When we began our search for a home in Portugal, we initially focused on the area around Lisbon.  We searched everywhere from the north, near Ericeira, to the south of Lisbon, across the bridge.  We knew we would love Cascais and the surrounding areas; however, this area comes with a price increase.

Upon arrival, we looked at close to eight homes and one downtown apartment.   With five kids, the apartment simply didn’t work for us.  We needed space for our boys to run around and stay active. (In fact, they are currently constructing their own zip-line in our new backyard.)

Likely you’ll find homes in the country that people rent out for a while.  These are vacation homes and can be quite nice.  They are also quite cheap, and if that lifestyle works for you, it could be a wonderful fit! However, they are further from the city and pretty remote.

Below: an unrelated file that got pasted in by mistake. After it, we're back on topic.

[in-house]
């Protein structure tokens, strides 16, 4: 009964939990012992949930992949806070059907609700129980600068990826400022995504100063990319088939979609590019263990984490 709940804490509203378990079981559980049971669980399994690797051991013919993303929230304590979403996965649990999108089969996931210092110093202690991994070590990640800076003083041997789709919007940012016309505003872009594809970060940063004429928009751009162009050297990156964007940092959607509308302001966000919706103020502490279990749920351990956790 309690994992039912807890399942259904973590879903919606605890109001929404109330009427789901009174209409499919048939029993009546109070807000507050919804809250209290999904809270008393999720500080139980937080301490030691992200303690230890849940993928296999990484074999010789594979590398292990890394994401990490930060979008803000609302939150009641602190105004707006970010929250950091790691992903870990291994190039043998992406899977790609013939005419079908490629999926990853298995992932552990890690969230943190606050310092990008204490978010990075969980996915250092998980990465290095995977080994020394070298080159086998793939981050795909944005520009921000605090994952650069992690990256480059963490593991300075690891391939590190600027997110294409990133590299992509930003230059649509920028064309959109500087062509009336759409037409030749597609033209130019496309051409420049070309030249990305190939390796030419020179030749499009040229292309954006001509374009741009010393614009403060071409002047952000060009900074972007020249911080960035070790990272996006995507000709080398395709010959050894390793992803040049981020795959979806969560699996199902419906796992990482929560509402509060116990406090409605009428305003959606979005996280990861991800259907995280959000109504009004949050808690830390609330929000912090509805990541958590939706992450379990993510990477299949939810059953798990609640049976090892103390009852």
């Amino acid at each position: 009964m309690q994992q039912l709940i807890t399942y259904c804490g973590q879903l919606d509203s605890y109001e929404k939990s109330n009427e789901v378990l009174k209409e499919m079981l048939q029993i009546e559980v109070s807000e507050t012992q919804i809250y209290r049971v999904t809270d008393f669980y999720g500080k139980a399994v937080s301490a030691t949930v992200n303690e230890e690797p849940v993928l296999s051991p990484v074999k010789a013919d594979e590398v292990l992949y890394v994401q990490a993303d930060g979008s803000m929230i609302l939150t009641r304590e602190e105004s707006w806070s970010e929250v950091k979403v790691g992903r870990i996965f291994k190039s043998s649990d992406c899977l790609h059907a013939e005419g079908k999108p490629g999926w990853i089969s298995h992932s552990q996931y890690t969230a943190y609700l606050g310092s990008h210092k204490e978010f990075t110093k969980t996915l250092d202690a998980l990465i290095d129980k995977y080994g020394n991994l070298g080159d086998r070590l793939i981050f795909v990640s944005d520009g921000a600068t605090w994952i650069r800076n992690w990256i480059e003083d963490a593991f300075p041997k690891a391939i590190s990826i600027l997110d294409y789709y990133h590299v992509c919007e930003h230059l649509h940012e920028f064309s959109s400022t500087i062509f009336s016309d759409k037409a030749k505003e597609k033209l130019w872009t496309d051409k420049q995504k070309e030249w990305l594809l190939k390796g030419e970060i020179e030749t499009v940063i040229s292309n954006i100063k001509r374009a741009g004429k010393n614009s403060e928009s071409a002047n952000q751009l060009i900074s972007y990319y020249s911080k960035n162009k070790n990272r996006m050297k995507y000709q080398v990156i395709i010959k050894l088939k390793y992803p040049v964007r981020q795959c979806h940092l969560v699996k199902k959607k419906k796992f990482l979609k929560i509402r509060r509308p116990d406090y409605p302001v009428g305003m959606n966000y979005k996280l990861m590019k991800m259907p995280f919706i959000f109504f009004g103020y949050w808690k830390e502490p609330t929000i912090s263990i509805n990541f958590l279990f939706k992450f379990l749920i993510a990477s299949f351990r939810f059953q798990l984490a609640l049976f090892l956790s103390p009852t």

It’s not uncommon for homes to have a guest house once you hit those higher price points.  We found two homes with fantastic guest homes.  These can serve as another source of income, depending on the deal you negotiate with your landlord.

Rental Leases in Portugal

According to our real estate agent, a rental lease in Portugal is set in place more to protect the renter than the landlord.  We ended up signing a 5-year lease, but we were told we could basically get out of it any time we wanted.  It basically guarantees that the rental is ours for 5 years if we choose.

We signed three copies of the lease and initialed each page.  It took 2-3 weeks to finalize the lease after moving in. This is pretty typical Portuguese; No real rush here. 🙂